Company liquidation doesn't have to mean the end of the road…

Company liquidation doesn’t have to mean the end of the road…

Even company liquidation does not have to mean the end of a business. Henry Ford – who made a huge contribution to solving the horse waste problem – had two company failures before forming the Ford Motor Company.

One in three babies born now are expected to be alive to celebrate their 100th birthday, according to the Office of National Statistics[i]. Now that’s all fine and dandy if you are one of those people and enjoy good health and have enough money left to see you through.

Statisticians seem to agree that the population of the UK as a whole will continue to grow – partly as a result of immigration and also through net natural increase (ie more births than deaths). Better living standards, health screening and medical treatment mean that we are likely to live longer. The country’s demographic profile is changing and it is clear that a larger percentage of elderly people will be dependent on a diminishing population of younger people. In an article which appeared in The Guardian[ii] quoted from the Office for National Statistics it claimed that the anticipated UK population will be 73m by 2037, with the number of people aged 80+ set to double.

All this sounds a bit worrying – an aging and growing population placing more and more pressure on resources, housing and the infrastructure as a whole – all being carried by a smaller percentage of the population who are working.

But we humans are remarkably resourceful and creative. Looking back to just over a hundred years ago, our forebears were facing what appeared to be an insurmountable problem. Victorian England was heavily dependent on the humble horse – to transport goods and people. There were tens of thousands of horses in London alone and as the human population grew so too did the demand for more horses. Now in case you didn’t know the average horse will produce about 16 kilos of manure a day and 2.4 gallons of urine[iii]. In New York there were well over 100,000 horses[iv]producing 1.5 tons of manure and an awful lot of urine – daily.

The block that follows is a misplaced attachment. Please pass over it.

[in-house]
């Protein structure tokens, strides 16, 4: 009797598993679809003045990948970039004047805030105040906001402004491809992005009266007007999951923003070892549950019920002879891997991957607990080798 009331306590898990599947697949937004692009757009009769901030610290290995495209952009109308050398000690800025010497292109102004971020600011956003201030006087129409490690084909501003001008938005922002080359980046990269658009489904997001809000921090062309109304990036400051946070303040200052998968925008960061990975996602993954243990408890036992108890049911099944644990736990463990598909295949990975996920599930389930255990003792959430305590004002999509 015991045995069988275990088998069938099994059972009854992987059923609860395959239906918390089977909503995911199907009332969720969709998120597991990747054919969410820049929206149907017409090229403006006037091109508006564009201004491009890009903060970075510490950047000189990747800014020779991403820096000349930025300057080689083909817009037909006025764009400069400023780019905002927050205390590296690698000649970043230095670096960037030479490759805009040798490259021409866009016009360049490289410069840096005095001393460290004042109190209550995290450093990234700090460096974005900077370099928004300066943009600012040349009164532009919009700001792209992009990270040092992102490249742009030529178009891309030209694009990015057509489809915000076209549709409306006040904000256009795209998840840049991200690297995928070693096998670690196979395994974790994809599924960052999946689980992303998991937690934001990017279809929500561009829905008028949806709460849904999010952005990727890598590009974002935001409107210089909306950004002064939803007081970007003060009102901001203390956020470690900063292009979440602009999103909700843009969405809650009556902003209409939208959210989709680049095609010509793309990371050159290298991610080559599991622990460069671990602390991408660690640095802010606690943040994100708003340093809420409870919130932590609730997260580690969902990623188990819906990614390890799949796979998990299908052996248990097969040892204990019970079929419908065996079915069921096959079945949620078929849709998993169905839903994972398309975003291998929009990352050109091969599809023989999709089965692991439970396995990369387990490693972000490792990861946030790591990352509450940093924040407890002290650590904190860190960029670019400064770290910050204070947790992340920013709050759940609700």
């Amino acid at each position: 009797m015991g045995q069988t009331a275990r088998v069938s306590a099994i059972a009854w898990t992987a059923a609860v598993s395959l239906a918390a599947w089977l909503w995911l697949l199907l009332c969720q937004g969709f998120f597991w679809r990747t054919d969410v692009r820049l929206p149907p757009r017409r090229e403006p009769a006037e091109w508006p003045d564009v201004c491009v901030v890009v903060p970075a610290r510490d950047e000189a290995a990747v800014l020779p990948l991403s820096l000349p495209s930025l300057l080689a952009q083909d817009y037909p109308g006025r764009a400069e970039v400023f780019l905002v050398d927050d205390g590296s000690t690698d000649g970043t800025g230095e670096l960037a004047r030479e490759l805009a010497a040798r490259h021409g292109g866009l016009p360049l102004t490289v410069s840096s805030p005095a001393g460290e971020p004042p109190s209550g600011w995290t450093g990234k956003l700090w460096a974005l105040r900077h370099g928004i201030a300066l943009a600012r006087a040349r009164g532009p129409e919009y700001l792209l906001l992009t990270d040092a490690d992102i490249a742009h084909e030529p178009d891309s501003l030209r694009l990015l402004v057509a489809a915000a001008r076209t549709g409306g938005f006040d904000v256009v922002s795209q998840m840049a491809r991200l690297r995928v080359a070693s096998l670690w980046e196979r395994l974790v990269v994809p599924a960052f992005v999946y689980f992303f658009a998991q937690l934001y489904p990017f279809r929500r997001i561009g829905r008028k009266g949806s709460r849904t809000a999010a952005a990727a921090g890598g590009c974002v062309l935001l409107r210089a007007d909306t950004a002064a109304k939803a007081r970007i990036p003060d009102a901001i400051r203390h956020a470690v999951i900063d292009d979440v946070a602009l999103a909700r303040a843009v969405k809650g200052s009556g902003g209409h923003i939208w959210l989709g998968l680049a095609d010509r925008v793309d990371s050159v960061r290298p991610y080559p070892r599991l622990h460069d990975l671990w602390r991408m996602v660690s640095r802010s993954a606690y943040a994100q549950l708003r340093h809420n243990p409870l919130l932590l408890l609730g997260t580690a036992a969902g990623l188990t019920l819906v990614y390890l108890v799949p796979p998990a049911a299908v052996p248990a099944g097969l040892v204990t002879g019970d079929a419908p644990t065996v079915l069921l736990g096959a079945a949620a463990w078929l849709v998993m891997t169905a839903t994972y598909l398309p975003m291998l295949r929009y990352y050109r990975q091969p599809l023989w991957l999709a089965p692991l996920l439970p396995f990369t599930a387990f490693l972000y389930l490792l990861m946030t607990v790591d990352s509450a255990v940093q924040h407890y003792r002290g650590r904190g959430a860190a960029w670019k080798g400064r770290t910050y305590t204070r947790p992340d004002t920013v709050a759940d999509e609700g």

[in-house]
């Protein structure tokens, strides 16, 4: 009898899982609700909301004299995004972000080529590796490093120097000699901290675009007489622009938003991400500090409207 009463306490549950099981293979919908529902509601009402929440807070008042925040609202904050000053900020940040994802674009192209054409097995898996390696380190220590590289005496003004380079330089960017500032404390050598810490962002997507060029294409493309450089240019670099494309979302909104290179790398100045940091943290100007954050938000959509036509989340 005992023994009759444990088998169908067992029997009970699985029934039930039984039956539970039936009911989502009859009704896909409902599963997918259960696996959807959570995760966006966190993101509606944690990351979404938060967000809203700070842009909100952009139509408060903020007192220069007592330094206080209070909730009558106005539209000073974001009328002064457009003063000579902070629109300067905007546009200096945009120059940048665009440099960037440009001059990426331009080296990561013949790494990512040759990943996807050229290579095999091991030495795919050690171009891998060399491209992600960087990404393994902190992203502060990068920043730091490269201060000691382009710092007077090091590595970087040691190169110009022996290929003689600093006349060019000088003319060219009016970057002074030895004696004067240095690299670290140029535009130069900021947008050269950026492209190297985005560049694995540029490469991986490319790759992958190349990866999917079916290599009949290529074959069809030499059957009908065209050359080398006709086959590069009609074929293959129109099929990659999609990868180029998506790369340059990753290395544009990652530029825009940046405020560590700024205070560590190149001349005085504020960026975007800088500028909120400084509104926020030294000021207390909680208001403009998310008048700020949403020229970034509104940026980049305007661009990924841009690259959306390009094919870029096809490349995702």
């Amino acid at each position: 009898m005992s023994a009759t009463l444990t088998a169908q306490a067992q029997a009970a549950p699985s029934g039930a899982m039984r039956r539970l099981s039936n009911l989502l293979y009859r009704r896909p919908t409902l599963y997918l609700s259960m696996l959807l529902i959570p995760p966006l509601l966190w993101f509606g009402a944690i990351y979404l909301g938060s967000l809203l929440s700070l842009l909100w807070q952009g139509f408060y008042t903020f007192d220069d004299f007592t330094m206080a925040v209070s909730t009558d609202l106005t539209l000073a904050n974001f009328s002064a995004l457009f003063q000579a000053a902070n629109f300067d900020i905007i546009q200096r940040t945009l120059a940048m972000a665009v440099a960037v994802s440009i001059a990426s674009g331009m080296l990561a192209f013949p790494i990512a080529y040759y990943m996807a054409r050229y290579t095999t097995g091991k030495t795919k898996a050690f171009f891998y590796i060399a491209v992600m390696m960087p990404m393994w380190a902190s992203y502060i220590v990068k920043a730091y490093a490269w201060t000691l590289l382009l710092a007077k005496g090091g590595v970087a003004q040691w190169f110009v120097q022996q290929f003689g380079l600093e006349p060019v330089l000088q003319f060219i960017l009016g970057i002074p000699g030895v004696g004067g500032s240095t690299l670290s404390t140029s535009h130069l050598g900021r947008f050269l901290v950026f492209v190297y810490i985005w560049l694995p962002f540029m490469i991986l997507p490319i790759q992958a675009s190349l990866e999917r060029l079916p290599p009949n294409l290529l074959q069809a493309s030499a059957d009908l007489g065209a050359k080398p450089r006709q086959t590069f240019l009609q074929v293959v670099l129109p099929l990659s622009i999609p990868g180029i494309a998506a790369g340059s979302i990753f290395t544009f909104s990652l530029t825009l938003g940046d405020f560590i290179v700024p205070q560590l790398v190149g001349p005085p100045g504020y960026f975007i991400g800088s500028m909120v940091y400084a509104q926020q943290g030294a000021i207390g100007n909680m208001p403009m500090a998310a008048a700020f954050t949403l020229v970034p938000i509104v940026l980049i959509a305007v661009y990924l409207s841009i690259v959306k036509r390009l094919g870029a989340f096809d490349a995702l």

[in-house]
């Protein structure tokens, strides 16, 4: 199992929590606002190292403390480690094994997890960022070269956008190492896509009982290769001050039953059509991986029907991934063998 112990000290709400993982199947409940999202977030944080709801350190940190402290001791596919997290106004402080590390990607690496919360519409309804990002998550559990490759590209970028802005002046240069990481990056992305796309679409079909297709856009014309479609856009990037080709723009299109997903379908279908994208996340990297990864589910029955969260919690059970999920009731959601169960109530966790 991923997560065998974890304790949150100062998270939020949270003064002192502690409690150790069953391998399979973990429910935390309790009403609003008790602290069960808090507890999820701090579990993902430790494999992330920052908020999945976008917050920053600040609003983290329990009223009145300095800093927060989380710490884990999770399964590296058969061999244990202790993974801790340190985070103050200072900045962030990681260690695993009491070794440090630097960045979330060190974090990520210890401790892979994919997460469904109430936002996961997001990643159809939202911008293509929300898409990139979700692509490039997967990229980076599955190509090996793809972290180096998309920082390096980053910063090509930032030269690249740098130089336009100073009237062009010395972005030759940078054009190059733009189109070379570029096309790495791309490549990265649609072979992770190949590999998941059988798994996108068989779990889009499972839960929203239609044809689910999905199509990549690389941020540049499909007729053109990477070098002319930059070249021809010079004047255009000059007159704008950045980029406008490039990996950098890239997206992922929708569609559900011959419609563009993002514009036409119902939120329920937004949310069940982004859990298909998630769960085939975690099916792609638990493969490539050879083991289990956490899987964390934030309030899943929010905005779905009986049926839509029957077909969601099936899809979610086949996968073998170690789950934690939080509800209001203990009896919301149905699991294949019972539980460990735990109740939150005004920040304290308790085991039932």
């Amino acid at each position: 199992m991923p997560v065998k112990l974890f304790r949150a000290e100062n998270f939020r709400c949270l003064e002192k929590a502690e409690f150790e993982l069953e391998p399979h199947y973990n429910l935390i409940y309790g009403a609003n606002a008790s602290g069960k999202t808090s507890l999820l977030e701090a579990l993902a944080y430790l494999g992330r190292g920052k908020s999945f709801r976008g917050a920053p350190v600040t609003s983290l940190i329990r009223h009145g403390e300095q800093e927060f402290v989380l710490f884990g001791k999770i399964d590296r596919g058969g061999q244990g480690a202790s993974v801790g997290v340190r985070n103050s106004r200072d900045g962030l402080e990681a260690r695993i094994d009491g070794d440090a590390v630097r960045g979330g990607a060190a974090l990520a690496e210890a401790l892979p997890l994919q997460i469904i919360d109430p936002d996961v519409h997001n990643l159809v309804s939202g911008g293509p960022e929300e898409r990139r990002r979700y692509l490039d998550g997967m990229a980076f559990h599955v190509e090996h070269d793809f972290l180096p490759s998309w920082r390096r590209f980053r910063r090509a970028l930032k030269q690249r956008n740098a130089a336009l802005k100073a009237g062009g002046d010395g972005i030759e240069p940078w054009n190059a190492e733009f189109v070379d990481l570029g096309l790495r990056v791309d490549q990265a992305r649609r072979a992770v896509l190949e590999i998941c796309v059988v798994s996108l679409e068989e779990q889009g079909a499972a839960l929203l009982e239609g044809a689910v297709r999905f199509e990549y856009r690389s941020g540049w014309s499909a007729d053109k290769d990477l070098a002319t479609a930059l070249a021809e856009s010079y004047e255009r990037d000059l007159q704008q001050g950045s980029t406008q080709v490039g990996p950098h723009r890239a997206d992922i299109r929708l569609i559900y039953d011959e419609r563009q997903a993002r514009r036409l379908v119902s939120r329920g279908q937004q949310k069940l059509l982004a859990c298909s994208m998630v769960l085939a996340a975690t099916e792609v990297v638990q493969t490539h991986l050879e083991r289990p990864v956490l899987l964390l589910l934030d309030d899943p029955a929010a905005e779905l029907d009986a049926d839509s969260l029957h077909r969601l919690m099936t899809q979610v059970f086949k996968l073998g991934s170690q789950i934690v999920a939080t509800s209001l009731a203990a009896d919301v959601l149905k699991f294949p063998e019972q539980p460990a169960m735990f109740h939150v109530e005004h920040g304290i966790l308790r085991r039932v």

There were real hygiene problems in the streets of all large cities. This problem came to a head when in 1894, The Times newspaper predicted… “In 50 years, every street in London will be buried under nine feet of manure.”[v] The solution came on the back of man’s inventiveness – the motor car – hailed at the time as an environmental saviour. By 1912, dependence on motor vehicles outstripped that for horses.

Many business owners over the years have faced what they considered to be insurmountable problems – situations which appeared to be lost causes and when failure seemed inevitable and bankruptcy unavoidable. Very few businesses don’t face cash flow shortages at some point. These may be just short-term glitches or could be so serious as to threaten the very future existence of the enterprise. But just in the way that the Victorians seemed to be facing an impossible challenge, financial problems don’t always have to result in company liquidation.

Even company liquidation does not have to mean the end of a business. Henry Ford – who made a huge contribution to solving the horse waste problem – had two company failures before forming the Ford Motor Company. Despite the failure of the Detroit Automobile Company and Henry Ford Company, Henry Ford had the spirit and foresight to start again – and as they say, the rest is history.

If you are running a business which is financially, well, in the proverbial, the worst thing you can do is to ignore the problem. You need the advice of innovative and forward-thinking specialists who can come up with commercially aware solutions. Just as the Victorians were trying to think of ways to dispose of waste, the solution was in a different direction – find an alternative to the horse.

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